This is documentation for Mathematica 7, which was
based on an earlier version of the Wolfram Language.
View current documentation (Version 11.2)


AmplitudeModulation[fc, fm, mi, dur]
creates a Sound object that is an amplitude-modulated sinusoid, having carrier and modulating frequencies fc and fm, measured in hertz, a modulation index of mi, and a duration of dur seconds.
AmplitudeModulation[fc, fm, mi, dur, RingModulation->True]
creates a ring-modulated sinusoid
  • To use AmplitudeModulation, you first need to load the Audio Package using Needs["Audio`"].
  • Sounds created using amplitude modulation contain three frequencies: the carrier frequency, and the sum and difference of the carrier and modulating frequencies.
  • The following options can be given:
DisplayFunctionIdentityfunction to apply to sound before returning it
PlayRange{-1, 1}range of sound amplitude levels to include
RingModulationFalsewhether to use ring modulation
SampleDepth8number of bits used to encode sound amplitude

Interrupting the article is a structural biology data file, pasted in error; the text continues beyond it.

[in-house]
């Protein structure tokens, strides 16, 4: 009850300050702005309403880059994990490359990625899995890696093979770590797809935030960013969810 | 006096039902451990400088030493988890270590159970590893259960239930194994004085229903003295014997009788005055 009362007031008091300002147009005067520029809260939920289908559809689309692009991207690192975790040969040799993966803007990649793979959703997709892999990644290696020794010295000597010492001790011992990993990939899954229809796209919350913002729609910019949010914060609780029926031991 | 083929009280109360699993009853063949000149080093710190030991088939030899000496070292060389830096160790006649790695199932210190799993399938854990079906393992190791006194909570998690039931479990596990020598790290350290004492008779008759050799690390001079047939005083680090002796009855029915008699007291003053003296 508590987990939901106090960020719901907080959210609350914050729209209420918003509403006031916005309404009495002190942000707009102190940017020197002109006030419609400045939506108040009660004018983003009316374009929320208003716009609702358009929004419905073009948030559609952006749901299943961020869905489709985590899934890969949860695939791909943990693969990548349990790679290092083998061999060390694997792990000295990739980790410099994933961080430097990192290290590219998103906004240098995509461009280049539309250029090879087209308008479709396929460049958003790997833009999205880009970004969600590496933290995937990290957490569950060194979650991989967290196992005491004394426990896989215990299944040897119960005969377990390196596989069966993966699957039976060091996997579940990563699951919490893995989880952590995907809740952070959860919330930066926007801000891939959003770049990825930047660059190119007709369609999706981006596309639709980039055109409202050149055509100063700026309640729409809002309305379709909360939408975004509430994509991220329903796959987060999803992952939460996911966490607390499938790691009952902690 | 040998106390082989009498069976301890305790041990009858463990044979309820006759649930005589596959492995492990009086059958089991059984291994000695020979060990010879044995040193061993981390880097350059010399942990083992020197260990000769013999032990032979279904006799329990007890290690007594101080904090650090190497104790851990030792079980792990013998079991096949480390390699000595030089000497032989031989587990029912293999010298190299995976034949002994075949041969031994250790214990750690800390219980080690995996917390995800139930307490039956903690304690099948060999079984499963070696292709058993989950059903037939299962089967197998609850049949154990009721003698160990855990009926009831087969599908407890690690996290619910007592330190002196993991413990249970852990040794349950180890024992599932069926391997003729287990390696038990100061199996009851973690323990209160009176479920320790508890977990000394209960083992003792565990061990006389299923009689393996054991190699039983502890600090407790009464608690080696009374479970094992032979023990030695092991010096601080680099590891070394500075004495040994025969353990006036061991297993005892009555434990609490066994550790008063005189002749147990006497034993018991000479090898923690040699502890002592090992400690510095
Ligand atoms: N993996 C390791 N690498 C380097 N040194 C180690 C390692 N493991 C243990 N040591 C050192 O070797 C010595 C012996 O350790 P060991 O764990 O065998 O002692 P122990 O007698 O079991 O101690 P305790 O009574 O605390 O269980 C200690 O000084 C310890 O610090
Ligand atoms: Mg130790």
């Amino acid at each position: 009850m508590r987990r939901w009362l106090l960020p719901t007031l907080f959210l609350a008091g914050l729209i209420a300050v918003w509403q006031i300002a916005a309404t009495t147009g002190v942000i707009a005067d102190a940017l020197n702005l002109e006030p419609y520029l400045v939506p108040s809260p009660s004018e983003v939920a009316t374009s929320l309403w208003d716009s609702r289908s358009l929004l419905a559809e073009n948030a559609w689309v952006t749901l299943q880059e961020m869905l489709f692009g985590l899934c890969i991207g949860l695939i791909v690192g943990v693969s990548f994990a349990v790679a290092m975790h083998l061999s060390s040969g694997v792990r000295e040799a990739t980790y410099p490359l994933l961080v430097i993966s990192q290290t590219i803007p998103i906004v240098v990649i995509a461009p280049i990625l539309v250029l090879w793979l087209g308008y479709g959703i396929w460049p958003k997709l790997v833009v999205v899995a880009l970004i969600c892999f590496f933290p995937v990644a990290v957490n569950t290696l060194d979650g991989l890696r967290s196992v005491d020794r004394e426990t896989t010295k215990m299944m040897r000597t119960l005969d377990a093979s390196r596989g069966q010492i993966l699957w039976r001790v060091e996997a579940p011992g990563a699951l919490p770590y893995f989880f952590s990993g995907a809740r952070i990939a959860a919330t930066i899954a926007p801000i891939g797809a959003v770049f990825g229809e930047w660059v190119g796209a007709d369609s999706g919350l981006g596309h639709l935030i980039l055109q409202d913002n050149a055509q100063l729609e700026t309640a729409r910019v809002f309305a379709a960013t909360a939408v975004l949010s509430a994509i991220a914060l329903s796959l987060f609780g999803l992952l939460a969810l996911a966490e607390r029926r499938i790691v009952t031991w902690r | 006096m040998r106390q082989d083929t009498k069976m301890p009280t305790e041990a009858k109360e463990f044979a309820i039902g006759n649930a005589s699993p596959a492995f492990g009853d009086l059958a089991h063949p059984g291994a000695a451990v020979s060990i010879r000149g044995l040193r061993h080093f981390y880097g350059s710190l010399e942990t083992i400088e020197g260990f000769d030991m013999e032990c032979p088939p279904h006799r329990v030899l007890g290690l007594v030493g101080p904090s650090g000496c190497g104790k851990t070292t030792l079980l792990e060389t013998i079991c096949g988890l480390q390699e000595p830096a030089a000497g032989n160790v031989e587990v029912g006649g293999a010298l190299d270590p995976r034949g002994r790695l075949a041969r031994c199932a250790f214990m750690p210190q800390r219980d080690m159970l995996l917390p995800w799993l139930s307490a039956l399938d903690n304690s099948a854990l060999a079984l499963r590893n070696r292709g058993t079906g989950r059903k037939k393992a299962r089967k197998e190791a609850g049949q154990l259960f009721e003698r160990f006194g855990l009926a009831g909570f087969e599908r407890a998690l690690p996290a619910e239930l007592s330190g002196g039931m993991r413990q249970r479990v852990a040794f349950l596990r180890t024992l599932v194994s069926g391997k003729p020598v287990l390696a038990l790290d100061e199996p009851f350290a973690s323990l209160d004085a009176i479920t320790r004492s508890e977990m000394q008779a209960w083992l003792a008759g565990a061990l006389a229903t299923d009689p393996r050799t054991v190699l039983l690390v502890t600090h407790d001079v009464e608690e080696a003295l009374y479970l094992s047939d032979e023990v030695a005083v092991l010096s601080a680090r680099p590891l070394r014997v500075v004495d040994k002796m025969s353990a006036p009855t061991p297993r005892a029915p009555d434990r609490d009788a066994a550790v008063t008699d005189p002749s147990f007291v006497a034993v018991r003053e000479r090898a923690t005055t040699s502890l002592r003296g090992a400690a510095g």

SampleRate8192sampling rate per second
  • The option RingModulation->True specifies that the Sound object created by AmplitudeModulation will contain only two frequencies: the sum and the difference of the carrier and modulating frequencies.
  • The expression used by AmplitudeModulation is given by (m_icos (2 pi f_m t) +1) cos (2 pi f_c t).
  • The expression used by AmplitudeModulation with the option RingModulation->True is given by m_i cos (2 pi f_m t) cos (2 pi f_c t).
  • The depth or intensity of the modulation is controlled by the modulation index mi.
  • The carrier is said to be overmodulated when m_i >1.
  • The best way to understand the effect of mi is to try it out with different values, usually between 0.1 and 2.0.